“Dumb bunnies! Prop! I do not understand.”
“I am trying to tell you that that map doesn’t mean a thing. It was just for use in the picture we are making. You might as well return us to our people, for there isn’t any valley of diamonds.”
Atewy and the sheykh jabbered excitedly to one another for a few moments, and then the former turned again to the girl. “You cannot make fools of the Bedauwy,” he said. “We are smarter than you. We knew that you would say that there, is no valley of diamonds, because you want to save it all for your father. If you know what is well for you, you will read this map for us and help us find the valley. Otherwise—” he, scowled horridly and drew a forefinger across his throat.
Naomi shuddered; but Rhonda was not impressed—she knew that while they had ransom or sale value the Arabs would not destroy them except as a last resort for self-protection.
“You are not going to kill us, Atewy,” she said, “even if I do not read the map to you; but there is no reason why I should not read it. I am perfectly willing to; only don’t, blame us if there is no valley of diamonds;”
“Come here and sit beside Ab el-Ghrennem and read the map to us,” ordered Atewy.
Rhonda kneeled beside the sheykh and looked over his shoulder at the yellowed, timeworn map. With a slender finger she pointed at the top of the map. “This is north,” she said, “and up here—this is the valley of diamonds. You see this little irregular thing directly west of the valley and close to it? It has an arrow pointing to it and a caption that says, ‘Monolithic column: Red granite outcropping near, only opening into valley. And right north of it this arrow points to ‘Entrance to valley.’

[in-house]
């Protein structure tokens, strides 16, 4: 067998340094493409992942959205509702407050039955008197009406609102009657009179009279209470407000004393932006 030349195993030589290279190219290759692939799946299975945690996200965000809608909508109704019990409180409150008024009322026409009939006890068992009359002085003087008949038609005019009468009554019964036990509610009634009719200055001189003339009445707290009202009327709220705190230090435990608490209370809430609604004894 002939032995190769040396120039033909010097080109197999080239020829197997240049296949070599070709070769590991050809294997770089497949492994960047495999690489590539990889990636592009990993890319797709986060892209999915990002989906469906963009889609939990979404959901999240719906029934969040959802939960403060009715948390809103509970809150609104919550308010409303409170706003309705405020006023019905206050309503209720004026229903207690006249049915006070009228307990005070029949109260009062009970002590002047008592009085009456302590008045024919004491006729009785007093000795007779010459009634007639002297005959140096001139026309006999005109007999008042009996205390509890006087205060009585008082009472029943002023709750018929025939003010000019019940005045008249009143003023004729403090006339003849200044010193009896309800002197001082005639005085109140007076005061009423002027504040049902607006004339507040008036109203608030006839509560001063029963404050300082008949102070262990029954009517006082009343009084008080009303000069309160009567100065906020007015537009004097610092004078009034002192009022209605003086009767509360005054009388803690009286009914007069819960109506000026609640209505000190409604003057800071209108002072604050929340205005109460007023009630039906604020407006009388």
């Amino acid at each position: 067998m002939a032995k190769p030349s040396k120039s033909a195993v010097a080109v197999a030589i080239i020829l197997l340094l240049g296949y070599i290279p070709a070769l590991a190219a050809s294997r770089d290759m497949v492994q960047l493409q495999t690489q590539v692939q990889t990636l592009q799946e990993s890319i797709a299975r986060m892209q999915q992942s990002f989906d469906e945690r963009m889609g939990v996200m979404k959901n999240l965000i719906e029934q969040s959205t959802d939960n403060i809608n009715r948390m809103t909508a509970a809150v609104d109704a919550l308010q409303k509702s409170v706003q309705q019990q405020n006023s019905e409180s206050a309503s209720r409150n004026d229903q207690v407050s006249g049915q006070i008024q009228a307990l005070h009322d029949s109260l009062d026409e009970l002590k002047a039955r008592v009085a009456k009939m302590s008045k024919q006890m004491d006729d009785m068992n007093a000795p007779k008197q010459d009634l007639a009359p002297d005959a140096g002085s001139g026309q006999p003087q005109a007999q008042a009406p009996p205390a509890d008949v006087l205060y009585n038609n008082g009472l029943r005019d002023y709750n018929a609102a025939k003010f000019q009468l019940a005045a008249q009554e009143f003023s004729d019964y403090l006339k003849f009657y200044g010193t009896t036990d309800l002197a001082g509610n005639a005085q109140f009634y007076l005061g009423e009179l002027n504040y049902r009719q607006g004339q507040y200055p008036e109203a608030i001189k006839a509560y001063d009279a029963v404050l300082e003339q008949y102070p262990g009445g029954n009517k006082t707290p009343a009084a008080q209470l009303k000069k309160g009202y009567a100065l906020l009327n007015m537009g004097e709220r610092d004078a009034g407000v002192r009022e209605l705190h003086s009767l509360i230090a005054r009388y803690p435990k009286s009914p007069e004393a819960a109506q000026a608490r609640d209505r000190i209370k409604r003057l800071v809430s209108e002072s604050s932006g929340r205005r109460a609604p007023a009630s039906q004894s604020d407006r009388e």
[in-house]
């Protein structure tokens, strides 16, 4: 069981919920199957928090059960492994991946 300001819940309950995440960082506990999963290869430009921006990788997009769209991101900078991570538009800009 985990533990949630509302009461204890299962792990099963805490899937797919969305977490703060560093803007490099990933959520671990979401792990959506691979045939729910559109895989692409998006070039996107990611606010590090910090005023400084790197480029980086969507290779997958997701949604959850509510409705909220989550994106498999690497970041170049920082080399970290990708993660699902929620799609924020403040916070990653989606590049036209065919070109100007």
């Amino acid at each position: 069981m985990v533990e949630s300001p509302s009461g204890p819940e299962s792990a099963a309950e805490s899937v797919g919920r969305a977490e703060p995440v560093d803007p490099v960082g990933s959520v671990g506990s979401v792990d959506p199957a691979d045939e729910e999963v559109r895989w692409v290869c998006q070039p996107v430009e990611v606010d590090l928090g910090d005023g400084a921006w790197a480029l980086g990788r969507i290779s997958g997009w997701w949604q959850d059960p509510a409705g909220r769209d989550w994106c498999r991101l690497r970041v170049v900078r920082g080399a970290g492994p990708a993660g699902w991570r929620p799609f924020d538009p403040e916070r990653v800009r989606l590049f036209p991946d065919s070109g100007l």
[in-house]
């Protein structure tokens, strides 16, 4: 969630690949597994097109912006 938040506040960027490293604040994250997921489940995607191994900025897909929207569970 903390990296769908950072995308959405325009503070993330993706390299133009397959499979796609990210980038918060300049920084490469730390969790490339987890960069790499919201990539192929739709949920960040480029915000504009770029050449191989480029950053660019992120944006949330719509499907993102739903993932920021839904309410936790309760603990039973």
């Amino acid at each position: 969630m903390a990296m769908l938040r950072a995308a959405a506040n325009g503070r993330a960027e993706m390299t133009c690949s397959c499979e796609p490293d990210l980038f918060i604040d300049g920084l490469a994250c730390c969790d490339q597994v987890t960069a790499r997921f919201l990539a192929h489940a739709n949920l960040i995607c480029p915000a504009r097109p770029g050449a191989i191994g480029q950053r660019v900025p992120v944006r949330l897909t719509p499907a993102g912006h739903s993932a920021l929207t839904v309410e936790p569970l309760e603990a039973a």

“Now here, at the south end of the valley, is the word ‘Falls’ and below the falls a river that runs south and then southwest”
“Ask her what this is,” the sheykh instructed Atewy, pointing to characters at the eastern edge of the map southeast of the falls.
“That says ‘Cannibal village,’” explained the girl:. “And all across the map down there it says, ‘Forest!’ See this river that rises at the southeast edge of the valley; flows east, southeast, and then west in a big loop before it enters the ‘Big river’ here. Inside this loop it says, ‘Open country,’ and near the west end of the loop is a ‘Barren, cone-shaped hill— volcanic.’ Then, here is another river that rises in the southeast part of the map and flows northwest, emptying into the second river just before the latter joins the big river.”
Sheykh Ab el-Ghrennem ran his fingers through his beard as he sat in thoughtful contemplation of the map. At last he placed a finger on the falls.